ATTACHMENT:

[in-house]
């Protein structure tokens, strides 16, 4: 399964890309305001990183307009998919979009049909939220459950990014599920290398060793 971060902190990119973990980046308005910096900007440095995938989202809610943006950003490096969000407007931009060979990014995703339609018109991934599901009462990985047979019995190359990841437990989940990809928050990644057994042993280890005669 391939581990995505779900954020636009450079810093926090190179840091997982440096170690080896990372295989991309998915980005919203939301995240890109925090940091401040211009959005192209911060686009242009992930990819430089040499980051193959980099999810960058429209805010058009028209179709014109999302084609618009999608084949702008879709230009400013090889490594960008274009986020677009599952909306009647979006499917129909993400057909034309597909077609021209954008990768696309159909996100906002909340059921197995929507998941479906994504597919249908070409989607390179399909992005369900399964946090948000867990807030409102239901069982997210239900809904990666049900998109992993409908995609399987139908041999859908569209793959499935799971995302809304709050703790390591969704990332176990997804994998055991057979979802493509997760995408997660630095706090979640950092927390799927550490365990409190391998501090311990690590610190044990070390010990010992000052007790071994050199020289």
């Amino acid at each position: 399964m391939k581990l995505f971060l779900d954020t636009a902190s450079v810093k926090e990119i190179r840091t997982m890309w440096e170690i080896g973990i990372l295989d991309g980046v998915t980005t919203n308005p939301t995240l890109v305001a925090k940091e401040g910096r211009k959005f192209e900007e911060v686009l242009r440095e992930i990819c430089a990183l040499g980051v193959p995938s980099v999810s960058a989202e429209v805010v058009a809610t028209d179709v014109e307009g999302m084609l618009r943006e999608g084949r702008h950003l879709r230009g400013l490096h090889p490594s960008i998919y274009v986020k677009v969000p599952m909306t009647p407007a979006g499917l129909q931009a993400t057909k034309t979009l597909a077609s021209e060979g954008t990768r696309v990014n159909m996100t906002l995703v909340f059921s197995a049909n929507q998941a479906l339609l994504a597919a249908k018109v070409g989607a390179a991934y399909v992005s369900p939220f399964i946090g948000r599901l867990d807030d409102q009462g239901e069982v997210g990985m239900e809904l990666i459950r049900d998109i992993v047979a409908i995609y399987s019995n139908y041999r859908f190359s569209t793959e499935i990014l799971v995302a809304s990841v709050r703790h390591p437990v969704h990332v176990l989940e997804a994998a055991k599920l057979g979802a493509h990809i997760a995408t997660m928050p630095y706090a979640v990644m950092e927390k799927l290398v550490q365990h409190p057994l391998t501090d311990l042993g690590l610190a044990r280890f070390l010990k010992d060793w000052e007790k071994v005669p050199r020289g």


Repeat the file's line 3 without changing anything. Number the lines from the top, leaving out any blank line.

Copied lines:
């Amino acid at each position: 399964m391939k581990l995505f971060l779900d954020t636009a902190s450079v810093k926090e990119i190179r840091t997982m890309w440096e170690i080896g973990i990372l295989d991309g980046v998915t980005t919203n308005p939301t995240l890109v305001a925090k940091e401040g910096r211009k959005f192209e900007e911060v686009l242009r440095e992930i990819c430089a990183l040499g980051v193959p995938s980099v999810s960058a989202e429209v805010v058009a809610t028209d179709v014109e307009g999302m084609l618009r943006e999608g084949r702008h950003l879709r230009g400013l490096h090889p490594s960008i998919y274009v986020k677009v969000p599952m909306t009647p407007a979006g499917l129909q931009a993400t057909k034309t979009l597909a077609s021209e060979g954008t990768r696309v990014n159909m996100t906002l995703v909340f059921s197995a049909n929507q998941a479906l339609l994504a597919a249908k018109v070409g989607a390179a991934y399909v992005s369900p939220f399964i946090g948000r599901l867990d807030d409102q009462g239901e069982v997210g990985m239900e809904l990666i459950r049900d998109i992993v047979a409908i995609y399987s019995n139908y041999r859908f190359s569209t793959e499935i990014l799971v995302a809304s990841v709050r703790h390591p437990v969704h990332v176990l989940e997804a994998a055991k599920l057979g979802a493509h990809i997760a995408t997660m928050p630095y706090a979640v990644m950092e927390k799927l290398v550490q365990h409190p057994l391998t501090d311990l042993g690590l610190a044990r280890f070390l010990k010992d060793w000052e007790k071994v005669p050199r020289g």